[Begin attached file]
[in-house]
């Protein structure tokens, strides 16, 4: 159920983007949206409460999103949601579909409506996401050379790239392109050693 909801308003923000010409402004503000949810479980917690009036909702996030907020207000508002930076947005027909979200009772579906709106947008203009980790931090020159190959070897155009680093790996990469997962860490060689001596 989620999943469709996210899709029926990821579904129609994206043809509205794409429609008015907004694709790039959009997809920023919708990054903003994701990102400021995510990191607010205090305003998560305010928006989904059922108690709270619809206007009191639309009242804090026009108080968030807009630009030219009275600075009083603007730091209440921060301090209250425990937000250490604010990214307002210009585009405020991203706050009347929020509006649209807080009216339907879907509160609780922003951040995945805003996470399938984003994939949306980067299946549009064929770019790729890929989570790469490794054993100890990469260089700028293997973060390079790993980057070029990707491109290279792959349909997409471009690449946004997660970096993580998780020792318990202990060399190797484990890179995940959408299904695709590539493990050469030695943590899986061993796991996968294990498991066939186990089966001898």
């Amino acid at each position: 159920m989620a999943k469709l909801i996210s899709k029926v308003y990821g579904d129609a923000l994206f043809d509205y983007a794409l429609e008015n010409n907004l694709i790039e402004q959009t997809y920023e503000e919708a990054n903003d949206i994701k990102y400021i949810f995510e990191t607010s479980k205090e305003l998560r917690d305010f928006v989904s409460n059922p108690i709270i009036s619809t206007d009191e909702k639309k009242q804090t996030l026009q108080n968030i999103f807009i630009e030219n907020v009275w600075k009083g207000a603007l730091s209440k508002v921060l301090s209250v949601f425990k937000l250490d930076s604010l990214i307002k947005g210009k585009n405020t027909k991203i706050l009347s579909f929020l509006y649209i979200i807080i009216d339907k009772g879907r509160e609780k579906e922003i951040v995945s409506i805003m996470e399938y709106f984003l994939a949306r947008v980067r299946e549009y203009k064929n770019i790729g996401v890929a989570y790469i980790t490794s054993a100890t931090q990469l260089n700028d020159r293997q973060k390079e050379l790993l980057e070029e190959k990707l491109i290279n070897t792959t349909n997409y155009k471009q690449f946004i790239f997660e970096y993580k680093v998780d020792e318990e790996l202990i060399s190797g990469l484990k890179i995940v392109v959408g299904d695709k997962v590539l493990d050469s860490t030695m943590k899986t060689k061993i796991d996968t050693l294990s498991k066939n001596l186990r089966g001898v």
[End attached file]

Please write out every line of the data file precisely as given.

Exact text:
[in-house]
């Protein structure tokens, strides 16, 4: 159920983007949206409460999103949601579909409506996401050379790239392109050693 909801308003923000010409402004503000949810479980917690009036909702996030907020207000508002930076947005027909979200009772579906709106947008203009980790931090020159190959070897155009680093790996990469997962860490060689001596 989620999943469709996210899709029926990821579904129609994206043809509205794409429609008015907004694709790039959009997809920023919708990054903003994701990102400021995510990191607010205090305003998560305010928006989904059922108690709270619809206007009191639309009242804090026009108080968030807009630009030219009275600075009083603007730091209440921060301090209250425990937000250490604010990214307002210009585009405020991203706050009347929020509006649209807080009216339907879907509160609780922003951040995945805003996470399938984003994939949306980067299946549009064929770019790729890929989570790469490794054993100890990469260089700028293997973060390079790993980057070029990707491109290279792959349909997409471009690449946004997660970096993580998780020792318990202990060399190797484990890179995940959408299904695709590539493990050469030695943590899986061993796991996968294990498991066939186990089966001898």
């Amino acid at each position: 159920m989620a999943k469709l909801i996210s899709k029926v308003y990821g579904d129609a923000l994206f043809d509205y983007a794409l429609e008015n010409n907004l694709i790039e402004q959009t997809y920023e503000e919708a990054n903003d949206i994701k990102y400021i949810f995510e990191t607010s479980k205090e305003l998560r917690d305010f928006v989904s409460n059922p108690i709270i009036s619809t206007d009191e909702k639309k009242q804090t996030l026009q108080n968030i999103f807009i630009e030219n907020v009275w600075k009083g207000a603007l730091s209440k508002v921060l301090s209250v949601f425990k937000l250490d930076s604010l990214i307002k947005g210009k585009n405020t027909k991203i706050l009347s579909f929020l509006y649209i979200i807080i009216d339907k009772g879907r509160e609780k579906e922003i951040v995945s409506i805003m996470e399938y709106f984003l994939a949306r947008v980067r299946e549009y203009k064929n770019i790729g996401v890929a989570y790469i980790t490794s054993a100890t931090q990469l260089n700028d020159r293997q973060k390079e050379l790993l980057e070029e190959k990707l491109i290279n070897t792959t349909n997409y155009k471009q690449f946004i790239f997660e970096y993580k680093v998780d020792e318990e790996l202990i060399s190797g990469l484990k890179i995940v392109v959408g299904d695709k997962v590539l493990d050469s860490t030695m943590k899986t060689k061993i796991d996968t050693l294990s498991k066939n001596l186990r089966g001898v």